In short, there are already existing laws in place to deal with crimes
online - they just don't specify that the crimes are online but can be
applied to cyber.

The FSB is also arguing against fines for data breaches. According to
Parlour, the group believes that the money that comes from fines would go
to better use if it was required to upgrade their systems instead.

"In certain other parts of the UK economy that works quite well," he said,
pointing to procedures in the financial sector. "There's no point fining
people because then they've got less money to sort themselves out," he
said. "Apart from filling up a bit more into government coffers, it doesn't
do much to help."

He closed by saying Britain's approach to fighting cyber crime needs to
look like an 'integrated air defence system' designed to shoot down planes.

"What we wanted to say is: 'why don't we have an integrated cyber defence
system?" he asked. This might look like a combination of active UK-wide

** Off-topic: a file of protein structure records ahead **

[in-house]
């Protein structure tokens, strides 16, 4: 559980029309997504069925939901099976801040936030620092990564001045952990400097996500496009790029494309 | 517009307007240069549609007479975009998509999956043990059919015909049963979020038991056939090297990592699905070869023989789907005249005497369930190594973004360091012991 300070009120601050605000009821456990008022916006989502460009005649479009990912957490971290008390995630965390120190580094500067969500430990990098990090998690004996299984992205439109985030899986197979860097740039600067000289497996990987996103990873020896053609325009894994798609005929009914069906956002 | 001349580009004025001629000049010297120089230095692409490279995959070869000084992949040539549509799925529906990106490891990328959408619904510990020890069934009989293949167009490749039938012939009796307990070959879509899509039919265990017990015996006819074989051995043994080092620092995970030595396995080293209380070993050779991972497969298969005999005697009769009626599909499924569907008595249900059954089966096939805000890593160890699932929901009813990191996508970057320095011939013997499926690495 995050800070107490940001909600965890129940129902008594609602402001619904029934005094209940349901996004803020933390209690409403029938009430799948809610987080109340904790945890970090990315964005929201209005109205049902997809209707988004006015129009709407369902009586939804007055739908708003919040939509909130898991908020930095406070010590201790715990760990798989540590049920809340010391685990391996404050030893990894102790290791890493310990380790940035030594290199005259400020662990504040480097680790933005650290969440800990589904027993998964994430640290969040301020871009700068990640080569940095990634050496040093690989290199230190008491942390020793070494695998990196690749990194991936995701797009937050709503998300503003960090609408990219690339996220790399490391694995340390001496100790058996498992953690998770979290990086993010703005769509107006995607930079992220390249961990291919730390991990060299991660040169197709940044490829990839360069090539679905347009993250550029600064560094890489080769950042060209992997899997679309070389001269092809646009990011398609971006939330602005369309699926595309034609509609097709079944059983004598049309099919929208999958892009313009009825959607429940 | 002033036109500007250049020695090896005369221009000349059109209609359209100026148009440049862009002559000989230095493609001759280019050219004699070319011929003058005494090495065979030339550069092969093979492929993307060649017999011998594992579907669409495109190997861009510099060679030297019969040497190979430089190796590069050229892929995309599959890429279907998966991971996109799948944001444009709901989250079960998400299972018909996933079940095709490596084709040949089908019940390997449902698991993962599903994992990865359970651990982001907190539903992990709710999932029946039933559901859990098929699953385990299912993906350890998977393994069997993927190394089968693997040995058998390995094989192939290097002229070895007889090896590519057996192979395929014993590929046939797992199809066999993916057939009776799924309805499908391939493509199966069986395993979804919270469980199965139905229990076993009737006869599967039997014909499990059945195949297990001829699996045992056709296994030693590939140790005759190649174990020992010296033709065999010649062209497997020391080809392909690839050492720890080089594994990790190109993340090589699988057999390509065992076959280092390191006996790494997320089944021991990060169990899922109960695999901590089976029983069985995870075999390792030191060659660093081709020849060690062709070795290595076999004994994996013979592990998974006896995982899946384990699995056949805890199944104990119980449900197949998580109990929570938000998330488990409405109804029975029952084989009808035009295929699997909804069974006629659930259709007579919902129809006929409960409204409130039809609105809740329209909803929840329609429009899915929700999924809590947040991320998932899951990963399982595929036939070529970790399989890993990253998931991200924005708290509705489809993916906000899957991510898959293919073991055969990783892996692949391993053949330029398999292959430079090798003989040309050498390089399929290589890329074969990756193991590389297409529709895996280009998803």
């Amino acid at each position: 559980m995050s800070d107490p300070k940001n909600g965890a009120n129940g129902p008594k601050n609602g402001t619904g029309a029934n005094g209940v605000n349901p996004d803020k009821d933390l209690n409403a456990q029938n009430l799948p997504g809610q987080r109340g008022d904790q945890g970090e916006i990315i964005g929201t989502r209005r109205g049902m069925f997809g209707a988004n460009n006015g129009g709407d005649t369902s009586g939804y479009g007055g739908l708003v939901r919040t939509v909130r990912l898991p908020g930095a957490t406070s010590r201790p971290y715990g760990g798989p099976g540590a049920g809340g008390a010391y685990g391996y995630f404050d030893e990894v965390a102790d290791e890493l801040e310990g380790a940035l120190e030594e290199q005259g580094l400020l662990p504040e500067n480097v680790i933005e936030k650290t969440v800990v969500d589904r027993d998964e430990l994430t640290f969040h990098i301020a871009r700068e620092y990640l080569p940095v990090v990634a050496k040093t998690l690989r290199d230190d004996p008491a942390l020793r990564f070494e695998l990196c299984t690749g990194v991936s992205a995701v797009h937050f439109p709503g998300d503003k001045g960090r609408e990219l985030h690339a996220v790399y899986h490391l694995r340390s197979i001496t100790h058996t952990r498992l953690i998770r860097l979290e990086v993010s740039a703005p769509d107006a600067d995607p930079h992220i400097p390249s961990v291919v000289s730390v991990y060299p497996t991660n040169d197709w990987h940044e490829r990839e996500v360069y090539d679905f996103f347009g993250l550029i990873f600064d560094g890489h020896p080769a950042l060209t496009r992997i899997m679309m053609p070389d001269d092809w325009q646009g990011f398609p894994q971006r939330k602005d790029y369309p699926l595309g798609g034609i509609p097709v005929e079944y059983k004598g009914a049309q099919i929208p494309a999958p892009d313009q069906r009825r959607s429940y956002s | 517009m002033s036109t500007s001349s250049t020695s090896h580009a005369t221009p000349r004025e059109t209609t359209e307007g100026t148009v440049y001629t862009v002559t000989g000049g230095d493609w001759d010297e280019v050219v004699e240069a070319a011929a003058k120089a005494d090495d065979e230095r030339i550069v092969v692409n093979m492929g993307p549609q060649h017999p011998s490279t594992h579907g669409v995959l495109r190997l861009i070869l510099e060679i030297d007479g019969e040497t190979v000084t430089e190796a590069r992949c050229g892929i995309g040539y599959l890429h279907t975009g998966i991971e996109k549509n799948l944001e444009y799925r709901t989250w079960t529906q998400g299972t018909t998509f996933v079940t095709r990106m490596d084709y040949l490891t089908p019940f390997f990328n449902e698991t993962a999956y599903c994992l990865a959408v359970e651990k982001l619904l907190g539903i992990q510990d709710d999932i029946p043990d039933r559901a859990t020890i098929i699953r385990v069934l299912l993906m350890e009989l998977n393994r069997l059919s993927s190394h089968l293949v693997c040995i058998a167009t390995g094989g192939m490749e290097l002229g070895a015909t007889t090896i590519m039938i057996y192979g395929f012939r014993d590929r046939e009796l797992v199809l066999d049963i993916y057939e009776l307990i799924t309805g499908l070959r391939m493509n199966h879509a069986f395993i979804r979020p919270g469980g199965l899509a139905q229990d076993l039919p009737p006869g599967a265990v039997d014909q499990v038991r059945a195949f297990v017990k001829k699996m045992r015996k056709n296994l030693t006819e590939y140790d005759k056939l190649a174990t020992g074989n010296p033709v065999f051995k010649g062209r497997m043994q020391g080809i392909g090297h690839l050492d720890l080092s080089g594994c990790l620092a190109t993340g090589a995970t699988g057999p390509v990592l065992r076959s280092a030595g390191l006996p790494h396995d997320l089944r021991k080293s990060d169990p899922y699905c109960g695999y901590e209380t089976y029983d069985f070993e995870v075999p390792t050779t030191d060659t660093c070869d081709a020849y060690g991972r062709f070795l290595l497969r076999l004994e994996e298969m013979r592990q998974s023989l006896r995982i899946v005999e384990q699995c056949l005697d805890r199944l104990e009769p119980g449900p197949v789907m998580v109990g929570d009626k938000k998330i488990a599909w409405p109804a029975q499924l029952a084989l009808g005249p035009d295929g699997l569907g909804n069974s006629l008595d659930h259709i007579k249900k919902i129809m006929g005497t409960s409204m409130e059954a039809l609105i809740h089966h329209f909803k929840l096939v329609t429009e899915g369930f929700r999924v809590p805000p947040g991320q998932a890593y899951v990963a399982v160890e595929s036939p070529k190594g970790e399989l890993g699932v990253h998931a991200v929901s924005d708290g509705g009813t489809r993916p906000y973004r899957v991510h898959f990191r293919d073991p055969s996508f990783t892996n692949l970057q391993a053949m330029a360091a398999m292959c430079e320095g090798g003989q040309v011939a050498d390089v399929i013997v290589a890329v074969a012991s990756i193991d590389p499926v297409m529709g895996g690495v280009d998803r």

protection but also more encouragement for ISPs to filter out risks, or
placing more of the onus on large companies to collaborate to prevent
attacks. He said it could also include more stringent standards for baking
security into software and hardware from the get-go.

"We've seen an awful lot of operating systems and software go out onto the
market with absolutely no security and you get patch after patch and update
after update," he said. "Not just a few, but every time you load it up
there's thousands. If you did this in the car industry most of us would be
dead because most of the cars would not be fit for purpose.

"Why don't we have a similar standard for releasing software and hardware?
Why is it that software and app providers either don't build in security,
or if they do build it in, the default setting is off?"

The FSB is currently in the process of updating its key security tips for
SMEs, and it's led by an understanding of assessing where your most
important data lies.

SMEs should work to understand what could happen to their data, and how to
protect it. They should, Parlour said, work closely with IT suppliers,
clear their policies and guidance for data privacy and BYOD, and follow the
Cyber Essentials programme. SMEs should also bring in regular staff
training every six months, regular back-up, off-site test recovery and
insurance, introduce two-factor authentication for cloud services - and
review all of the security procedures every six months.